POV: My Martial Arts Awakening

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Z Ramirez, Reporter

Growing up, I always watched cartoons, anime, and movies with superheroes or martial artists who would throw in different forms of martial arts in their moves. 

 

Now, I can understand that some movements were romanticized or given a dramatic touch to make the fight scenes look cool. However, they were still amazing to a four-year-old girl. I remember always looking up to the strong, focused characters who worked hard to become the best versions of themselves. 

 

I remember trying to imitate Jackie Chan and Bruce Lee in front of the TV screen, really believing I was training under them. They got me started on my awakening through martial arts.

 

Every martial art has similarities to others, and that is why I love learning new forms and techniques. You learn that everything is connected and part of the same whole, just separated a bit with its own uniqueness. 

 

My first martial arts class was Krav Maga, a military self-defense developed for the Israel Defense Forces and security which derives from a combination of techniques sourced from boxing, wrestling, judo, Aikido, and karate. 

 

Krav Maga comes in handy in terms of self-defense because it applies to other forms of martial arts. It taught me how to apply my thinking and strategies, not only with defending myself but also in my daily life. It’s important to apply what you learn from training to everyday life so that you learn how to strategically think for yourself in all kinds of situations.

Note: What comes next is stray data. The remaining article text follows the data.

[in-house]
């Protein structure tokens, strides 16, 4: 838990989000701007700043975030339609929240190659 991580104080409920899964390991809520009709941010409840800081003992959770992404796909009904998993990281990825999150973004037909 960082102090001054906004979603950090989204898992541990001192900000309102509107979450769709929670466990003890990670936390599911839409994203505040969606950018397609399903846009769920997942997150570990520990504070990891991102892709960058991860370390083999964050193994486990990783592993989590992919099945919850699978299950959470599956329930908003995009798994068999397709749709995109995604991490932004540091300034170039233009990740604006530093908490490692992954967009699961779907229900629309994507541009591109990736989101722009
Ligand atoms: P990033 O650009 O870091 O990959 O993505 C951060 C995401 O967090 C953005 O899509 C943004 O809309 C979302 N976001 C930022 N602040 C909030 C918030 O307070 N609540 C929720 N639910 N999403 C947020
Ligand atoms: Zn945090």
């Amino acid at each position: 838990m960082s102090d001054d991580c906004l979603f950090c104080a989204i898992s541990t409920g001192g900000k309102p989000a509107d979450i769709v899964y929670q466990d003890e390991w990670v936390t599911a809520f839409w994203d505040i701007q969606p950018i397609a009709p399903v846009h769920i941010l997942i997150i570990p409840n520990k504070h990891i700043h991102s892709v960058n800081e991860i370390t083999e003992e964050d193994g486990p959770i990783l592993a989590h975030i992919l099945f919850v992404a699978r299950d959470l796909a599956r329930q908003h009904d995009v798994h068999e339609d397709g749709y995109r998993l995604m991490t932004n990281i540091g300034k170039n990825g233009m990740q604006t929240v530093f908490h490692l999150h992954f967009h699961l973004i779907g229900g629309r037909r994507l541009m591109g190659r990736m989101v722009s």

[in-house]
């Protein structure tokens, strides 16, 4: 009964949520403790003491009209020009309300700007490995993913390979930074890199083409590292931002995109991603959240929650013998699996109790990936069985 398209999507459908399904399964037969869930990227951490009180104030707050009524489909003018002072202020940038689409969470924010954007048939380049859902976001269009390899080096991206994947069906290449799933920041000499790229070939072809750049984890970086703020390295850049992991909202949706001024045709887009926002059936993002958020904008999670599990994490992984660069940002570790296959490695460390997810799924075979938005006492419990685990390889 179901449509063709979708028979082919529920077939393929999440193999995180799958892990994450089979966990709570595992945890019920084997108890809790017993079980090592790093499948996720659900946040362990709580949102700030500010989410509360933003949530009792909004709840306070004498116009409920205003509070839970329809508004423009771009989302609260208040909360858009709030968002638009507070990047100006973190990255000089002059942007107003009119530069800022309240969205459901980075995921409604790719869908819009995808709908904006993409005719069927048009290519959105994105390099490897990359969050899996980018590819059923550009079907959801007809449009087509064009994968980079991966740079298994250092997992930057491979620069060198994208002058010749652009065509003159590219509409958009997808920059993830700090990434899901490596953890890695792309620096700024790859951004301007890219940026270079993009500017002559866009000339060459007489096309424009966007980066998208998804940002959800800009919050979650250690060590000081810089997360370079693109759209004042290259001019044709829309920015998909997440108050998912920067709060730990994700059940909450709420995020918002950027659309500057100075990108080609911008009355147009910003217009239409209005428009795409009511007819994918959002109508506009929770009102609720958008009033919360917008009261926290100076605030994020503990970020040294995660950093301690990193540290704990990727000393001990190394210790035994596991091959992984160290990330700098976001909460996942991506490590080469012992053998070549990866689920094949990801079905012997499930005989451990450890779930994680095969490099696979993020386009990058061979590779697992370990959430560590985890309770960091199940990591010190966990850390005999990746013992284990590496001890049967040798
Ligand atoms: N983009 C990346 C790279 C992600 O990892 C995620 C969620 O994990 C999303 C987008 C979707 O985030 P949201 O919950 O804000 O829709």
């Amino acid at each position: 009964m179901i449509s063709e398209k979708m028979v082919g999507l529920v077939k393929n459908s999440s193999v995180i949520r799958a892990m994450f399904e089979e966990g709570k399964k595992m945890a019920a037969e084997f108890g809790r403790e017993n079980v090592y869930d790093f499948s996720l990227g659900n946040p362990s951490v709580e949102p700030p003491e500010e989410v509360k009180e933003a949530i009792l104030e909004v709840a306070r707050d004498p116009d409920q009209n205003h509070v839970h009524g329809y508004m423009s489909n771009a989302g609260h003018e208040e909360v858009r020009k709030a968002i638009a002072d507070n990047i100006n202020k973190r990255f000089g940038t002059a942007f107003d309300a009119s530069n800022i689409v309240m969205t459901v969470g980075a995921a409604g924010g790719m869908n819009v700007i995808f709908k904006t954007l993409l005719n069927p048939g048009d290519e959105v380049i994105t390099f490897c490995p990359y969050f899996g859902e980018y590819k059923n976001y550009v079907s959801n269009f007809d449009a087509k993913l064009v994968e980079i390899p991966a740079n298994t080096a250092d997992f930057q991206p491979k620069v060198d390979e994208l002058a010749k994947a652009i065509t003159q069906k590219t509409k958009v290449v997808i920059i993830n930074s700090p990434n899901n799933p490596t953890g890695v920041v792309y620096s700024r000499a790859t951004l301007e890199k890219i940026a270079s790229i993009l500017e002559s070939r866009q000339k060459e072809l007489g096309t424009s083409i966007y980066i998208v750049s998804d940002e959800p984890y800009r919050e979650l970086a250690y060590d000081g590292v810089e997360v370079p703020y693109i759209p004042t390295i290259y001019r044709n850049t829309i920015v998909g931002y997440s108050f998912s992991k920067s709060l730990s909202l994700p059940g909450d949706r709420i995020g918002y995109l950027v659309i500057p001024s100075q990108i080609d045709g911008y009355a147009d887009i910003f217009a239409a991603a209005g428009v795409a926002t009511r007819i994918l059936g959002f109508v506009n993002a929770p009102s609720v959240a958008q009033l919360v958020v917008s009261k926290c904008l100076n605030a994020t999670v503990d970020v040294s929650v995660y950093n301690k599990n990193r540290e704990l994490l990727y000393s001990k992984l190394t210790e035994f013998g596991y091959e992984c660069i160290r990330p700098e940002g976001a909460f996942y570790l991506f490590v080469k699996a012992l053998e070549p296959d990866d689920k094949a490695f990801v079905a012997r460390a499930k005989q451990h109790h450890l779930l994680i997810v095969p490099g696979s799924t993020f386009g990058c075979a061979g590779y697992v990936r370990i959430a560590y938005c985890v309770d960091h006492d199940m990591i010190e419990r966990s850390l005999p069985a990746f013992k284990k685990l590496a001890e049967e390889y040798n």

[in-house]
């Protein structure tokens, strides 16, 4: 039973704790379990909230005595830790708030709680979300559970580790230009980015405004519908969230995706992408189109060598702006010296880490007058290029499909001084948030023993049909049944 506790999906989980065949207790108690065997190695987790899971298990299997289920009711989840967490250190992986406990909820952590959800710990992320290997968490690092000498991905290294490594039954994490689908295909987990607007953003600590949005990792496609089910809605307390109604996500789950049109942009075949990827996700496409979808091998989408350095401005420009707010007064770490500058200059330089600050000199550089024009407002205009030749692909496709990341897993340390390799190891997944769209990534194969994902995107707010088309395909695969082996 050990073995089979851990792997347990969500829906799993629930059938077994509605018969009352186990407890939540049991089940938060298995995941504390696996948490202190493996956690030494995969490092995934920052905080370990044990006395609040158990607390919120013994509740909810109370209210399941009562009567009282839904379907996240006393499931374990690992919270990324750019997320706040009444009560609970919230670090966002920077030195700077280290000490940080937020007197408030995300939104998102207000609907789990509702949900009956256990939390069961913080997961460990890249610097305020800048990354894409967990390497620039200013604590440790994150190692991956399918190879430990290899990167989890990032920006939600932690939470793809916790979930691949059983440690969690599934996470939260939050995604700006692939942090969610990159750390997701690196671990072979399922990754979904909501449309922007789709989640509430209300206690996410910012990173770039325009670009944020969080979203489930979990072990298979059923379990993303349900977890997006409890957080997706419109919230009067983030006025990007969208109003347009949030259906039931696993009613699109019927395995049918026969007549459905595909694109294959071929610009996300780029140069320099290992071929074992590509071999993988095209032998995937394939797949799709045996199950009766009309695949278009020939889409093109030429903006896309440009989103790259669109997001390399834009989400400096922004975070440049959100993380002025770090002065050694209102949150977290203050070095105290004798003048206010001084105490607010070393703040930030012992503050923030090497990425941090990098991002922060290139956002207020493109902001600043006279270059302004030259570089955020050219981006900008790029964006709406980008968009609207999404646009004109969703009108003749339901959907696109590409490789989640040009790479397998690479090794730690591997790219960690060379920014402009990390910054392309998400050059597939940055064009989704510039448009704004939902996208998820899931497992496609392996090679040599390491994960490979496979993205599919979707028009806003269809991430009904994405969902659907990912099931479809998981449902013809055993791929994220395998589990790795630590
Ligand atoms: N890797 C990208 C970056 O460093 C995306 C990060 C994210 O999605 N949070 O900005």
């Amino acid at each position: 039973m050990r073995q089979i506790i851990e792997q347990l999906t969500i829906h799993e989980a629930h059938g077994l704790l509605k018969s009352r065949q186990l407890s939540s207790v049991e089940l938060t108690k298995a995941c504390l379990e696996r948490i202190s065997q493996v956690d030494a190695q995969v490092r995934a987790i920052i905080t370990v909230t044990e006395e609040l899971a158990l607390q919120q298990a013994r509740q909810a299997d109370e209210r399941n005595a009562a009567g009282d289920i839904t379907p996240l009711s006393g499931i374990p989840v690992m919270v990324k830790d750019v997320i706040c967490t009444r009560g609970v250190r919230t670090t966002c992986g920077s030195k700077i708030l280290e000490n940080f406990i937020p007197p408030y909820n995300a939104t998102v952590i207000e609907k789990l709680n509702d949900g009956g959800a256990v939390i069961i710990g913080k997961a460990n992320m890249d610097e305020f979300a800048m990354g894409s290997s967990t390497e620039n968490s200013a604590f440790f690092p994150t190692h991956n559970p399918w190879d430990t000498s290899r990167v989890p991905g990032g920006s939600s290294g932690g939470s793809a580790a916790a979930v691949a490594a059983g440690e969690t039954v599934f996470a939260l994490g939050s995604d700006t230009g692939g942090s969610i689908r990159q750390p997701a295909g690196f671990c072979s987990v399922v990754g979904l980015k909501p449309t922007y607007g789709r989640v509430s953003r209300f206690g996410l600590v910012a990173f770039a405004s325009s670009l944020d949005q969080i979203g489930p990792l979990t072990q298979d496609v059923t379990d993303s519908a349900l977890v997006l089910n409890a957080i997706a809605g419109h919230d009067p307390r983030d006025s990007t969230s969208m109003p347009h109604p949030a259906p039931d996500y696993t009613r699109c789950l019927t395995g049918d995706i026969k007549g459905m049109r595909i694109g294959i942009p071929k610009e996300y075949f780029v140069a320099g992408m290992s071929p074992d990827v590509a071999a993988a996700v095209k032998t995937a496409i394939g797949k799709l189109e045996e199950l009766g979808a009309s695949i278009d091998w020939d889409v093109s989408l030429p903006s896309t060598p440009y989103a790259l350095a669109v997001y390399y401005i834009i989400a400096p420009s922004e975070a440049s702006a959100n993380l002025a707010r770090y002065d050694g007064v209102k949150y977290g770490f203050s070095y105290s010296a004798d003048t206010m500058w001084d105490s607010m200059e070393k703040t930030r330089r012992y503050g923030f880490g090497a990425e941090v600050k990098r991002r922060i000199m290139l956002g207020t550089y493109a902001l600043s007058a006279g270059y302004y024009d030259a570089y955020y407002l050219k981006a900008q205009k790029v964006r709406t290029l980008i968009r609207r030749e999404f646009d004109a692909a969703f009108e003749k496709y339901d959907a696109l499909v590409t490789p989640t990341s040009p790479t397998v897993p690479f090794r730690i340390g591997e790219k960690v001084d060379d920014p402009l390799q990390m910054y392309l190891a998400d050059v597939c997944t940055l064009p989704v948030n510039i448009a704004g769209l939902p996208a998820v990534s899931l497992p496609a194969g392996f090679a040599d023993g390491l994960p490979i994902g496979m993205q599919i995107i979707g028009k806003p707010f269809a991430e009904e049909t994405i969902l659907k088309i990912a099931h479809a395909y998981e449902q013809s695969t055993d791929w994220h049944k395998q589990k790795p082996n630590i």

I then picked up Muay Thai, which involves kicking and using a lot of leg power to bring down the opponent, kind of like kickboxing. 

 

I will admit that I did learn Muay Thai because I wanted to master a lot of the cool kicks and spins my instructor demonstrated for me. But I matured as I grew and learned that Muay Thai was just like any other serious martial art—it’s not all about the cool moves. It’s about learning and applying it to daily life. 

 

Brazilian jiu-jitsu came after. My younger sister and I both took that class and competed with each other and pushed ourselves to learn the take-downs smoothly (of course I would never let my younger sister claim victory). It’s a martial art and combat sport based on ground fighting and submission holds, sort of like wrestling. It’s good to learn, but it’s more my sister’s favorite. 

 

I recently started getting into Tàijí quán or Tai Chi, which is a Chinese martial art that focuses on controlling the energy in one’s own body and applying a spiritual mindset to the smooth movements. Meditation and gentle physical exercises and stretches are also teachings applied to Tai Chi. It emphasizes using very little strength to defend oneself, instead of using graceful circular movements to avoid attacks and direct energy back at the attacker. 

 

I am nowhere near like the pros or my instructor with this martial art. There are so many more teachings and forms of martial arts out there that I would love to learn to better my skills, technique, and experience. It takes years to fully master any martial art. Time and growth apply to all learning. 

 

Martial arts teaches valuable lessons that benefit character development and help a person become the greatest version of themselves.